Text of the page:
The Last Man to Speak Ubykh.

Back in 2017, I posted about Tevfik Esenç (1904 – 1992), the last known speaker of the Ubykh language; John Burnside (see this 2020 post) wrote a poem about him which the LRB published in 2002 and have now put in front of the paywall:

The Last Man to Speak Ubykh

The linguist Ole Stig Andersen was keen to seek out the remaining traces of a West Caucasian language called Ubykh. Having heard that there was one remaining speaker he set out to find the man and arrived in his village on 8 October 1992. The man had died a few hours earlier.

At times, in those last few months,
he would think of a word
and he had to remember the tree, or the species of frog,

the sound denoted:
the tree itself, or the frog, or the state of mind
and not the equivalent word in another language,

the speech that had taken his sons
and the mountain light;
the graves he swept and raked; the wedding songs.

While years of silence gathered in the heat,
he stood in his yard and whispered the name of a bird
in his mother tongue,

while memories of snow and market days,
his father’s hands, the smell of tamarind,
inklings of milk and blood on a sunlit floor

receded in the names no longer used:
the blue of childhood folded like a sheet
and tucked away.

Nothing he said was remembered; nothing he did
was fact or legend
in the village square,

yet later they would memorise the word
he spoke that morning, just before he died:
the word for death, perhaps, or meadow grass,

or swimming to the surface of his mind,
that other word they used, when he was young,
for all they knew that nobody remembered.

Thanks, Trevor!

The poem brings to mind Fazil Iskander’s 1993 Пшада [Pshada], in which a retired Abkhazian general recalls incidents from WWII; having forgotten his native language, he feels rootless, and thinking of happy childhood visits to the village of Pshada he tries to recapture the name’s meaning — finally he remembers it means ‘windless’ and (spoiler!) dies of a heart attack.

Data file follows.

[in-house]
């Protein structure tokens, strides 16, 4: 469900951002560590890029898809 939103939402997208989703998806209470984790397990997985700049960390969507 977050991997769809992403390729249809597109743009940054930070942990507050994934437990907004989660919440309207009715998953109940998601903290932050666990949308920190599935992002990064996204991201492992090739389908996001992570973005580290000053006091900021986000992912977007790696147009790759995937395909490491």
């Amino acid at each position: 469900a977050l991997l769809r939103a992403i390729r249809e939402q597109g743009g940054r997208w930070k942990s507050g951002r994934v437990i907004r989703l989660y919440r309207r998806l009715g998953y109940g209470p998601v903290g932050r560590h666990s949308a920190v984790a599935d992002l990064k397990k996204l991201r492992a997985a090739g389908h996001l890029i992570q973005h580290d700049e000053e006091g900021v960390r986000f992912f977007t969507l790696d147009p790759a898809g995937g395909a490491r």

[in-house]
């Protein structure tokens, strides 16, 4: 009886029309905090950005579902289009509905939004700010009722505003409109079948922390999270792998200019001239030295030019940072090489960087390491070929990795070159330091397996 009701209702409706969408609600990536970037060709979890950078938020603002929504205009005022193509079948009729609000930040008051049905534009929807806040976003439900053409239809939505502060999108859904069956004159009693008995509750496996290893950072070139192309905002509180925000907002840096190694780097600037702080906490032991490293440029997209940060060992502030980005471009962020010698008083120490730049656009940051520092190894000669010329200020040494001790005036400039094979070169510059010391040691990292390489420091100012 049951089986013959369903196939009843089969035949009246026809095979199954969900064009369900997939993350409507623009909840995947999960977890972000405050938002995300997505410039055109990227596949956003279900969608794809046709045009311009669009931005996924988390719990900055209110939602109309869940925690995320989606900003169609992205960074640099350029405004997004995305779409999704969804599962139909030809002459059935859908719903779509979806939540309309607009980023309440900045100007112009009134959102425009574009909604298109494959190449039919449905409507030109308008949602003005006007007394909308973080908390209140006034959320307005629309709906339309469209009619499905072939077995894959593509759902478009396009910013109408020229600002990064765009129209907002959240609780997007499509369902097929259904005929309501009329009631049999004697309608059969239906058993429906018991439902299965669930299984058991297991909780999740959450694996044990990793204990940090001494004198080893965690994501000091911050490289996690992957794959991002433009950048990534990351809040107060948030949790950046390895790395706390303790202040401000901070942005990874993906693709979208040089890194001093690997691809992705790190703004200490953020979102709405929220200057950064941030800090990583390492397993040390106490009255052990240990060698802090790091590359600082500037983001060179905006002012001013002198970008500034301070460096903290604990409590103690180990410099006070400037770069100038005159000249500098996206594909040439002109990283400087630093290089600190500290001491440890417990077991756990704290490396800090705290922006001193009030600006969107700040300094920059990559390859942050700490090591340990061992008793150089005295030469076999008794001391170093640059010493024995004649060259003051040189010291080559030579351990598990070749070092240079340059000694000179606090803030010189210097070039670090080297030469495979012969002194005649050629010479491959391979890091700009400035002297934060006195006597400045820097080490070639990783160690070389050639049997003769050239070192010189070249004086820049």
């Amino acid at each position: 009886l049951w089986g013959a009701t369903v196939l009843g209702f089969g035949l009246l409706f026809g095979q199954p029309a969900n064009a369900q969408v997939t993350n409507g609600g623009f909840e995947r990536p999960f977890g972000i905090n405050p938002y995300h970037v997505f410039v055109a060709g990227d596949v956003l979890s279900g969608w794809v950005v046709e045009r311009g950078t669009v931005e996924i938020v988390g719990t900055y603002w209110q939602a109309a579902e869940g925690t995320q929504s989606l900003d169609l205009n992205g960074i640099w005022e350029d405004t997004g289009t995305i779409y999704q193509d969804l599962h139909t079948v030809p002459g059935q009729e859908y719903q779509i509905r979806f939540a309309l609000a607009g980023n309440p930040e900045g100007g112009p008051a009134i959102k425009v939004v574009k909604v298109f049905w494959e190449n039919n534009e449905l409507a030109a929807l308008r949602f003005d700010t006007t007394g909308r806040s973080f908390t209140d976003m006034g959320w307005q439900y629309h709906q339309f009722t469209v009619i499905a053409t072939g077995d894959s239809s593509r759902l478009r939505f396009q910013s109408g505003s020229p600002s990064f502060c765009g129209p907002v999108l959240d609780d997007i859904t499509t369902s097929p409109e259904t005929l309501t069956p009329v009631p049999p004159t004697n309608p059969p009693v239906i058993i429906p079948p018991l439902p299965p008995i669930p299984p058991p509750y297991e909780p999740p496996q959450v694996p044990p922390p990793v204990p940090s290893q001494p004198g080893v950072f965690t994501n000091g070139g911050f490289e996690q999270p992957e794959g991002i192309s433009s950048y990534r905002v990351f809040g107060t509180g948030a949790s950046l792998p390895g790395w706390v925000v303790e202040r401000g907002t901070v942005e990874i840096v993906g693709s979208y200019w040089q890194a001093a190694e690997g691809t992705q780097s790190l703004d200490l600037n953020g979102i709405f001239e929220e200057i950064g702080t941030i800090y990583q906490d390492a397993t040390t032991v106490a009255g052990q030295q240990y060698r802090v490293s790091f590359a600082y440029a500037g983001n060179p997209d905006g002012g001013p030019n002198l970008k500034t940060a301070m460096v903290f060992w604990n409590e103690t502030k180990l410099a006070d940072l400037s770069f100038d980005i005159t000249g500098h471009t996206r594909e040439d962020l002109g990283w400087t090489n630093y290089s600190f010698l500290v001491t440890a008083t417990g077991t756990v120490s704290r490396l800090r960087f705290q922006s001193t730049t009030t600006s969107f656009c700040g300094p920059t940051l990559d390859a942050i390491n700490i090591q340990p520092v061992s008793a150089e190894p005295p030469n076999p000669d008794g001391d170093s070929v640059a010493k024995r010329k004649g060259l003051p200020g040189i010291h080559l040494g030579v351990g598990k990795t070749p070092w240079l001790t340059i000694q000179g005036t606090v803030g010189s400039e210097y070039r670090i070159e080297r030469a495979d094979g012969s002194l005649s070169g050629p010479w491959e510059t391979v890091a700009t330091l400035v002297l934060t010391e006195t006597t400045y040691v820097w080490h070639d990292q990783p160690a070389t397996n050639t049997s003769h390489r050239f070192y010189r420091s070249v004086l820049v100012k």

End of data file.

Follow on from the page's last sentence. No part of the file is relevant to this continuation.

1. J.W. Brewer says

    The poem makes the fellow seem much more quaint and rustic than the Istanbul-resident bureaucrat with considerable cosmopolitan experience hobnobbing with foreign philologists (and strong prescriptivist views about the grammatical defects of their other informants) who is described in the earlier post.

  2. Dying men probably are not so cosmopolitan and bureaucratic as they were before they were dying. Perhaps you would prefer his last thoughts be provided with plenty of statistics and foreign phrases?

  3. Well, it could have been written that way. Remembering his cosmopolitan days in Istanbul, his eventful life, and then his twilight years in his native land, growing old, shuffling towards death, remembering his youth in words that he could not share because no one knew the old language…. Equally poignant, I think — the poignance of loss, the poignance of an old man — but with less emphasis on the linguist’s concerns and more on the man’s.

  4. J.W. Brewer says

    Well, and “in his native land” is rather double-edged because he was born in diaspora and lived his whole life there. It’s not clear to me whether ethnic-Ubykhs (whether or not they knew their ancestors’ language) were or weren’t ever a majority in the particular village in Turkey he grew up in. I suppose there’s also the question of whether the inventory of specific species of frogs, trees etc in that part of Turkey was sufficiently similar to that of the prior Ubykh homeland across the Black Sea that the ancestral lexicon fully matched up to the local environment.

  5. his father’s hands, the smell of tamarind,
    inklings of milk and blood on a sunlit floor

    receded in the names no longer used

    I wonder, why tamarind? It would be difficult to cultivate tamarind in Sochi, and impossible in Hacıosman in the Turkish province of Balıkesir. I never saw it in cultivation even in those coastal areas of Turkey where citrus can be grown. But tamarind pods are sold everywhere in Turkey, especially for şerbet, a sweet drink flavored with such ingredients as tamarind pulp, dried fruits, cloves, cinnamon, cardamom, and ginger. It wouldn’t be Ramazan Bayramı (Eid al-Fitr) without şerbet. Is the tamarind meant to resonate with the blood on the floor, perhaps from Kurban Bayramı (Eid al-Adha)?

  6. David L. Gold says

    @Xerîb “I wonder, why tamarind?”

    Might Tevfik Esenç have had in mind tamarisk (Latin Tamarix = Turkish Ilgın [bitki]), a genus of trees and shrubs which grows in Israel and might therefore also grow in Turkey, and Ole Stig Andersen confused it with tamarind (Latin Tamarindus indica = Turkish demirhindi)?

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